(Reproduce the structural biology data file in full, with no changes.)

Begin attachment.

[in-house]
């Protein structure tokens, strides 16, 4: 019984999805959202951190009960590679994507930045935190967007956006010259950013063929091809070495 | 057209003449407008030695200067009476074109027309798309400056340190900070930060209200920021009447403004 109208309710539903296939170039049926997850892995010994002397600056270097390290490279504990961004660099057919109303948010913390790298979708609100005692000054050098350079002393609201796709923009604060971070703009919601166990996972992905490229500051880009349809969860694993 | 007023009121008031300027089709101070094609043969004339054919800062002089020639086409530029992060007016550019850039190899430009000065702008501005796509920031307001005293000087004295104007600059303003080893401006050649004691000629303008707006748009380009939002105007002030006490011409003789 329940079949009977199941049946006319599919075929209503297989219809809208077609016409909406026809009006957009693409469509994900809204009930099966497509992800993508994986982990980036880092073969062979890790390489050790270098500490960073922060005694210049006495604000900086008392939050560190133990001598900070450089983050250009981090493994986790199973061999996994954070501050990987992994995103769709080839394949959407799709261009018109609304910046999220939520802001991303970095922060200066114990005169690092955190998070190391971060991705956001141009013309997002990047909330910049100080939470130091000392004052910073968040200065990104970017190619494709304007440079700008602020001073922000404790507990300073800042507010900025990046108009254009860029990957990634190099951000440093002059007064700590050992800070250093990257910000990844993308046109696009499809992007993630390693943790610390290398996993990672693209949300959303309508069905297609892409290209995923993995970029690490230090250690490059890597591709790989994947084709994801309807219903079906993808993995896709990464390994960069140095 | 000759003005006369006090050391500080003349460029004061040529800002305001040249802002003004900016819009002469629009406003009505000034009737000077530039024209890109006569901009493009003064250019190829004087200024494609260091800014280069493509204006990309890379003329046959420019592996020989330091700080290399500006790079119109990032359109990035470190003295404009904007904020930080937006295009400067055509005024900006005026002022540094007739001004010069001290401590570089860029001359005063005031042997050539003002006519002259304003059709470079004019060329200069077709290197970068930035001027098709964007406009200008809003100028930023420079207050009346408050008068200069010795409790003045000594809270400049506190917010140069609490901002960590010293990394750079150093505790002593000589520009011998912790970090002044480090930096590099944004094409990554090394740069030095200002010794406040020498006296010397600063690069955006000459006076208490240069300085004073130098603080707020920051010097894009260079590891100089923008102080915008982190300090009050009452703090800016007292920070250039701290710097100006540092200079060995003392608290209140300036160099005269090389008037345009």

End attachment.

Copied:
[in-house]
């Protein structure tokens, strides 16, 4: 019984999805959202951190009960590679994507930045935190967007956006010259950013063929091809070495 | 057209003449407008030695200067009476074109027309798309400056340190900070930060209200920021009447403004 109208309710539903296939170039049926997850892995010994002397600056270097390290490279504990961004660099057919109303948010913390790298979708609100005692000054050098350079002393609201796709923009604060971070703009919601166990996972992905490229500051880009349809969860694993 | 007023009121008031300027089709101070094609043969004339054919800062002089020639086409530029992060007016550019850039190899430009000065702008501005796509920031307001005293000087004295104007600059303003080893401006050649004691000629303008707006748009380009939002105007002030006490011409003789 329940079949009977199941049946006319599919075929209503297989219809809208077609016409909406026809009006957009693409469509994900809204009930099966497509992800993508994986982990980036880092073969062979890790390489050790270098500490960073922060005694210049006495604000900086008392939050560190133990001598900070450089983050250009981090493994986790199973061999996994954070501050990987992994995103769709080839394949959407799709261009018109609304910046999220939520802001991303970095922060200066114990005169690092955190998070190391971060991705956001141009013309997002990047909330910049100080939470130091000392004052910073968040200065990104970017190619494709304007440079700008602020001073922000404790507990300073800042507010900025990046108009254009860029990957990634190099951000440093002059007064700590050992800070250093990257910000990844993308046109696009499809992007993630390693943790610390290398996993990672693209949300959303309508069905297609892409290209995923993995970029690490230090250690490059890597591709790989994947084709994801309807219903079906993808993995896709990464390994960069140095 | 000759003005006369006090050391500080003349460029004061040529800002305001040249802002003004900016819009002469629009406003009505000034009737000077530039024209890109006569901009493009003064250019190829004087200024494609260091800014280069493509204006990309890379003329046959420019592996020989330091700080290399500006790079119109990032359109990035470190003295404009904007904020930080937006295009400067055509005024900006005026002022540094007739001004010069001290401590570089860029001359005063005031042997050539003002006519002259304003059709470079004019060329200069077709290197970068930035001027098709964007406009200008809003100028930023420079207050009346408050008068200069010795409790003045000594809270400049506190917010140069609490901002960590010293990394750079150093505790002593000589520009011998912790970090002044480090930096590099944004094409990554090394740069030095200002010794406040020498006296010397600063690069955006000459006076208490240069300085004073130098603080707020920051010097894009260079590891100089923008102080915008982190300090009050009452703090800016007292920070250039701290710097100006540092200079060995003392608290209140300036160099005269090389008037345009």